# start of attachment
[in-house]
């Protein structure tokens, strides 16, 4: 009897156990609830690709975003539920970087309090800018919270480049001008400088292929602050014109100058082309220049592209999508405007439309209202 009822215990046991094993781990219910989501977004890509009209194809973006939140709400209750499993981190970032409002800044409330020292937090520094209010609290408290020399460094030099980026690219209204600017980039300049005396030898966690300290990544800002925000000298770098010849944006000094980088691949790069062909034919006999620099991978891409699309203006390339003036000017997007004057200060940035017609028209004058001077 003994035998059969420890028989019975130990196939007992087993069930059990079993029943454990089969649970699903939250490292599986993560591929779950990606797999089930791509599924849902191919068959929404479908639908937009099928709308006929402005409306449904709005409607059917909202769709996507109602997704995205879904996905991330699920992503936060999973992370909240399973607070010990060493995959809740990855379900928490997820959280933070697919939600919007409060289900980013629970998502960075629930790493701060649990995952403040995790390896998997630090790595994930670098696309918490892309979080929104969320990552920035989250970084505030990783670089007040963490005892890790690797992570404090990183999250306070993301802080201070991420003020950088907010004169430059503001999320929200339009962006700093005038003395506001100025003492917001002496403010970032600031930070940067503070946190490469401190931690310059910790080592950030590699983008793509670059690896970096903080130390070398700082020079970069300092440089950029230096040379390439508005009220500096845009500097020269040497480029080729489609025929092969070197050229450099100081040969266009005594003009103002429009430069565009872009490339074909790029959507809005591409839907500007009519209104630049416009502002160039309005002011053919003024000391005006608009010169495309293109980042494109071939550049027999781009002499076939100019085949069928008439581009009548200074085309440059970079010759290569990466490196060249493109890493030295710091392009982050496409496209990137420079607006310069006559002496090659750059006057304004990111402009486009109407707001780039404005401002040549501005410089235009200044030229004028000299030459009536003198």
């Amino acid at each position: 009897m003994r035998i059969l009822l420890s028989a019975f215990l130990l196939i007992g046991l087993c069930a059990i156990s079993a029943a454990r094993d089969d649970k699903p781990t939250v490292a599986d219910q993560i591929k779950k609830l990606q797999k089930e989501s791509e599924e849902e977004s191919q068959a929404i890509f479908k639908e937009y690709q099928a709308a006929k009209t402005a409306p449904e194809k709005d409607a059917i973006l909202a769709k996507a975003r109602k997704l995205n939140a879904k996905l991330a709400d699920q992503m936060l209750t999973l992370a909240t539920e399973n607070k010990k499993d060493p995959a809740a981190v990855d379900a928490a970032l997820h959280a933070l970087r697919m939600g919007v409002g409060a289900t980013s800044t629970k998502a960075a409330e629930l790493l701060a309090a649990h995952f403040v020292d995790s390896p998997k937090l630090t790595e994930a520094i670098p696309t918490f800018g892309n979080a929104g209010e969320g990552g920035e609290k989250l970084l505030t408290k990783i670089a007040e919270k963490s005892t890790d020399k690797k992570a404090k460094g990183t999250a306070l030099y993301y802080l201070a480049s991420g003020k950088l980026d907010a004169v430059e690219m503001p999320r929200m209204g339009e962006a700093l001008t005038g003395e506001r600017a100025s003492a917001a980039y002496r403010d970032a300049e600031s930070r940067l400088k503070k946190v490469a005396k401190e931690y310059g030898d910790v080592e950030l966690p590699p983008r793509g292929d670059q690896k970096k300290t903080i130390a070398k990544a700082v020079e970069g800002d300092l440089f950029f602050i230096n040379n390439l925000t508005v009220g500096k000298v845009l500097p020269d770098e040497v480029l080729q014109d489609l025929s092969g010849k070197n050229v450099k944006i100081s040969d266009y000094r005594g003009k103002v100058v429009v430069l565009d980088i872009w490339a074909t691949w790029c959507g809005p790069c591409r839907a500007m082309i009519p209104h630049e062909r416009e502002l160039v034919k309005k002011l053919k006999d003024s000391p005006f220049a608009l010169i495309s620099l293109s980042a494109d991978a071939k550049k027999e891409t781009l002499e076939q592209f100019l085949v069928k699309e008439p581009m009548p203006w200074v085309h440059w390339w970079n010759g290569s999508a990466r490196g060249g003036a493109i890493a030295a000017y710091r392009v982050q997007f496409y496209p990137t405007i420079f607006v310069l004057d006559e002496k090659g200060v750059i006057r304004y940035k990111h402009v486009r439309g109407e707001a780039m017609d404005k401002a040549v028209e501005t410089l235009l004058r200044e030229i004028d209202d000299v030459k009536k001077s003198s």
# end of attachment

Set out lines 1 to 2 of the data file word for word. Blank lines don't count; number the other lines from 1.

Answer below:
[in-house]
């Protein structure tokens, strides 16, 4: 009897156990609830690709975003539920970087309090800018919270480049001008400088292929602050014109100058082309220049592209999508405007439309209202 009822215990046991094993781990219910989501977004890509009209194809973006939140709400209750499993981190970032409002800044409330020292937090520094209010609290408290020399460094030099980026690219209204600017980039300049005396030898966690300290990544800002925000000298770098010849944006000094980088691949790069062909034919006999620099991978891409699309203006390339003036000017997007004057200060940035017609028209004058001077 003994035998059969420890028989019975130990196939007992087993069930059990079993029943454990089969649970699903939250490292599986993560591929779950990606797999089930791509599924849902191919068959929404479908639908937009099928709308006929402005409306449904709005409607059917909202769709996507109602997704995205879904996905991330699920992503936060999973992370909240399973607070010990060493995959809740990855379900928490997820959280933070697919939600919007409060289900980013629970998502960075629930790493701060649990995952403040995790390896998997630090790595994930670098696309918490892309979080929104969320990552920035989250970084505030990783670089007040963490005892890790690797992570404090990183999250306070993301802080201070991420003020950088907010004169430059503001999320929200339009962006700093005038003395506001100025003492917001002496403010970032600031930070940067503070946190490469401190931690310059910790080592950030590699983008793509670059690896970096903080130390070398700082020079970069300092440089950029230096040379390439508005009220500096845009500097020269040497480029080729489609025929092969070197050229450099100081040969266009005594003009103002429009430069565009872009490339074909790029959507809005591409839907500007009519209104630049416009502002160039309005002011053919003024000391005006608009010169495309293109980042494109071939550049027999781009002499076939100019085949069928008439581009009548200074085309440059970079010759290569990466490196060249493109890493030295710091392009982050496409496209990137420079607006310069006559002496090659750059006057304004990111402009486009109407707001780039404005401002040549501005410089235009200044030229004028000299030459009536003198």